we often have this as a separate contract completed when staff train long term and we pay for it. have done for years now.

 

Leaving due to illness you would have a certificate from Dr so for use each case would be discussed with the management, who would make a decision...as would other compassionate reasons.

 

Inge

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Hi Mary

 

I investiged something simiar for a friend whose employer wanted to increase their notice period.

 

Basically, any change to a contract must be negotiated prior to the employee signing a new contract. If the employee refuses, after a set period of time (and a process of negotiation) the employer can give the employee notice of the termination of the contract, and offer the employee new employment under the new conditions. If the employee still refuses to sign then their employment will be deemed as ended. I think at best (always provided the new clause/contract is deemed to be legal and fair, of course) you can only stave off the change.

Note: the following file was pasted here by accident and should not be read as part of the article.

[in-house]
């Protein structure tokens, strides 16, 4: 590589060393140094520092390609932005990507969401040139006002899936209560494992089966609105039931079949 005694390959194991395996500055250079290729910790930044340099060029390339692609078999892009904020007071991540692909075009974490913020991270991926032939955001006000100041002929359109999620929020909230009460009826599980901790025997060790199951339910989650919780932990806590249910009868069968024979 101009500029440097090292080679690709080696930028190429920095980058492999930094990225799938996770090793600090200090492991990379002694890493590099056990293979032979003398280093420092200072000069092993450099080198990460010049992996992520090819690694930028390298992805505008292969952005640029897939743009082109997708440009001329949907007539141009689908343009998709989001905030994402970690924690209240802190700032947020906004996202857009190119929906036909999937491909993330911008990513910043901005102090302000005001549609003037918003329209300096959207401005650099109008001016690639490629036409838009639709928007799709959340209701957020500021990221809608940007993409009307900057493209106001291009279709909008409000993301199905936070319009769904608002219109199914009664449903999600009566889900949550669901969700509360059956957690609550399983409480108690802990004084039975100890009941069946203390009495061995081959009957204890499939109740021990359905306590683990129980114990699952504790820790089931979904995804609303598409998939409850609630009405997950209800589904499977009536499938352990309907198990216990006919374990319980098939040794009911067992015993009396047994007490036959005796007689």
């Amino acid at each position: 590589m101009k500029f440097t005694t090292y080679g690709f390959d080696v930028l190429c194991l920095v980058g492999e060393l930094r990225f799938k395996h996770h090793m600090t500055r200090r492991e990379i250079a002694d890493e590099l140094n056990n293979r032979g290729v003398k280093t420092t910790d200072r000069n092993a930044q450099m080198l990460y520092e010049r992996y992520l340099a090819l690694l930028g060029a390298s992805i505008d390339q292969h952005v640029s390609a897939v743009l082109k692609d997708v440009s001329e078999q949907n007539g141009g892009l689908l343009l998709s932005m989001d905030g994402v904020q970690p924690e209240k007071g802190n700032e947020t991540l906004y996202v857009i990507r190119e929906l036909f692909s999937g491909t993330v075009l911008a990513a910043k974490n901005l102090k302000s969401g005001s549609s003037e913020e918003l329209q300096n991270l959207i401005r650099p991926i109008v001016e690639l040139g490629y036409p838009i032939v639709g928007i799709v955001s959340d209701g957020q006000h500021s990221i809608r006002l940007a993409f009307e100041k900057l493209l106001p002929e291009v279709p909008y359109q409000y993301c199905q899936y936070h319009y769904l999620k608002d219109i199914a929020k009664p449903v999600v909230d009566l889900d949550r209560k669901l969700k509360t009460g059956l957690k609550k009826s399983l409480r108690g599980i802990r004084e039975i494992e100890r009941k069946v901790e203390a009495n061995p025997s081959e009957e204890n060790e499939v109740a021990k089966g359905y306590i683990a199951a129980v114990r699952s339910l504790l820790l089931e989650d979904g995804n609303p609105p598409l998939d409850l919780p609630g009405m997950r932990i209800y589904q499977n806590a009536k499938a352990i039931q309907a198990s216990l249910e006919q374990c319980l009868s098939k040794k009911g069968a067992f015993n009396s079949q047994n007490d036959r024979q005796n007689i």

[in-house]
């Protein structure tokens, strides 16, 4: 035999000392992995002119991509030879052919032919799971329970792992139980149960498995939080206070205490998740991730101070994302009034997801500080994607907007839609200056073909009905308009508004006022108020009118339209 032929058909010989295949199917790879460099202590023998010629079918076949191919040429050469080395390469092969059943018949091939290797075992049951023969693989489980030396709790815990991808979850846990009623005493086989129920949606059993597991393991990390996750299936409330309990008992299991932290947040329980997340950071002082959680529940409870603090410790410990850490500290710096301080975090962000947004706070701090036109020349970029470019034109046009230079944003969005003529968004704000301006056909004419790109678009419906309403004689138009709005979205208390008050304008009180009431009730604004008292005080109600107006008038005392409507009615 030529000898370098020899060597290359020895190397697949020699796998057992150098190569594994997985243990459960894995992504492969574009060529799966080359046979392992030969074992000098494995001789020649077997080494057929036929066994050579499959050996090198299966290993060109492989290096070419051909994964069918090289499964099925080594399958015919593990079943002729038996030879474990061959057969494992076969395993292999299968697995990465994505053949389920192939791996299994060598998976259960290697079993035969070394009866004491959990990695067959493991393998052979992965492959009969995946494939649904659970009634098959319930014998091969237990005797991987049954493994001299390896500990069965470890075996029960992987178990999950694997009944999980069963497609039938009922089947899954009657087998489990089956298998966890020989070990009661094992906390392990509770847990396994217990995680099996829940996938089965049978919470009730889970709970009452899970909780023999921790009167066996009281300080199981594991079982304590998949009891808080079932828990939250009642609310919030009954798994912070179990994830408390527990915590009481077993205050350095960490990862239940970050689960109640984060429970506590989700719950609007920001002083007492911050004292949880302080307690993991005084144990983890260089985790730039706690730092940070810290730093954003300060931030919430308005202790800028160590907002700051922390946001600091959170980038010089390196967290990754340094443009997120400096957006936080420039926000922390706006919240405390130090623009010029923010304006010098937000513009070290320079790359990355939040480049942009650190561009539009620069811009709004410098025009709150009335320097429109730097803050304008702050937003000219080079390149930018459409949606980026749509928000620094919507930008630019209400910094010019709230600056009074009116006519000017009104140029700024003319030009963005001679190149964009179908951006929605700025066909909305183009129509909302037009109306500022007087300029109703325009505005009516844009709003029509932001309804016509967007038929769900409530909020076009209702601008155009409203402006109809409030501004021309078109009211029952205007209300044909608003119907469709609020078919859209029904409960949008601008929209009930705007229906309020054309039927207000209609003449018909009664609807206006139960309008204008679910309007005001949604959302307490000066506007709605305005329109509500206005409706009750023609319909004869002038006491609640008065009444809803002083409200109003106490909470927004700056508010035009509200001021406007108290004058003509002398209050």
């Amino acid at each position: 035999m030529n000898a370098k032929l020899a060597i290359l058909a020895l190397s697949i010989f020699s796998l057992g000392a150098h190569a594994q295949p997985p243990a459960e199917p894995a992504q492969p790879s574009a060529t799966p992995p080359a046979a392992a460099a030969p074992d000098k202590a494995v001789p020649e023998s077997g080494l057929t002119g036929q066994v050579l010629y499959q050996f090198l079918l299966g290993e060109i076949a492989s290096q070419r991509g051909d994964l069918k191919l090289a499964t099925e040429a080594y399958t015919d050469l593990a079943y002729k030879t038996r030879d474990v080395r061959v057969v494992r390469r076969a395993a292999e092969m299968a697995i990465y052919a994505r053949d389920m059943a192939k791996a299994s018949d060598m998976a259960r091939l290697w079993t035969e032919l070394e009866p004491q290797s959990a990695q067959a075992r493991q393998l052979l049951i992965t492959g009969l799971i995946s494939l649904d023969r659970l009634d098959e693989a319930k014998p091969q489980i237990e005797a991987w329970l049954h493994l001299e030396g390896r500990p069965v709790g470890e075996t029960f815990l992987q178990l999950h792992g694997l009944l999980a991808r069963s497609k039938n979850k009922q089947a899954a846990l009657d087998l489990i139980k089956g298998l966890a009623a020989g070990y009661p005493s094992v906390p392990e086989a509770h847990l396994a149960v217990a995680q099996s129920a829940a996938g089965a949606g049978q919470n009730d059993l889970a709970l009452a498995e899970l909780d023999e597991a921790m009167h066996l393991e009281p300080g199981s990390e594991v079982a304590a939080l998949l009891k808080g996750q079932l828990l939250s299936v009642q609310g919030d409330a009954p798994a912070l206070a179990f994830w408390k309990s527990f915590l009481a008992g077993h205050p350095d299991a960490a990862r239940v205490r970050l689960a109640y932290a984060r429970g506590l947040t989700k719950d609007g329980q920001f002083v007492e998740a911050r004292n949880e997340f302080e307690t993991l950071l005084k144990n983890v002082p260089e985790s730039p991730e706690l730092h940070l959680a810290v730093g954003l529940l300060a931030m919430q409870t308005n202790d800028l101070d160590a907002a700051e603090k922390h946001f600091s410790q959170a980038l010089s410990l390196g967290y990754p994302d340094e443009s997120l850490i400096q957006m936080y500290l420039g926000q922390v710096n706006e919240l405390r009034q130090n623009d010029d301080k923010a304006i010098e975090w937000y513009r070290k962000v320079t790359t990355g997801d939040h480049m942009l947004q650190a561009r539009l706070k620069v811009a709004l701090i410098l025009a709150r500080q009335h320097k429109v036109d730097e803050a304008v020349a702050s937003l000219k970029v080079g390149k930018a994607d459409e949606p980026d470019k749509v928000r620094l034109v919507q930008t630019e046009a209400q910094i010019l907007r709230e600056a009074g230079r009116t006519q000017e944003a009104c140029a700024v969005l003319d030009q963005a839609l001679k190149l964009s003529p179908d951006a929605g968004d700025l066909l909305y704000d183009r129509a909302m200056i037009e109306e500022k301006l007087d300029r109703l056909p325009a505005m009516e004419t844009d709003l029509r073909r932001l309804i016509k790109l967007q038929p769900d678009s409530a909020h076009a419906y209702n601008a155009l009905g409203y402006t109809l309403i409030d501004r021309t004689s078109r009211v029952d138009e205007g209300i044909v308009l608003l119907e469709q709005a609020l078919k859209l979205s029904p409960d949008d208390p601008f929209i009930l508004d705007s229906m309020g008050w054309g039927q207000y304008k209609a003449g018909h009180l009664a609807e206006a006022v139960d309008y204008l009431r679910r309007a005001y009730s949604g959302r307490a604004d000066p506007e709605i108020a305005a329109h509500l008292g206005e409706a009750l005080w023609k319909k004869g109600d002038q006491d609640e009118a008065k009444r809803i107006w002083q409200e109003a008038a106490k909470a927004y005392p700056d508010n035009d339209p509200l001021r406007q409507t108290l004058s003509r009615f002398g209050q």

I hasten to say that this was some time ago, but I found all this out from the ACAS website - or they do have a hotline you can call for information.

 

I have to say that it is fairly standard practice to ask for employees to pay back training costs if they leave either during a course or for a set period after the course has ended. This is designed to protect the employer from paying out lots of money training staff only for them to use the qualification to gain a better job elsewhere. If you were leaving your job to look after a sick relative then it would be particularly galling to have to pay back your training costs but equally if a group spends a year or more supporting a practitioner to achieve a higher qualification only to see them leave shortly after, they will obviously have to go back to square one with another member of staff.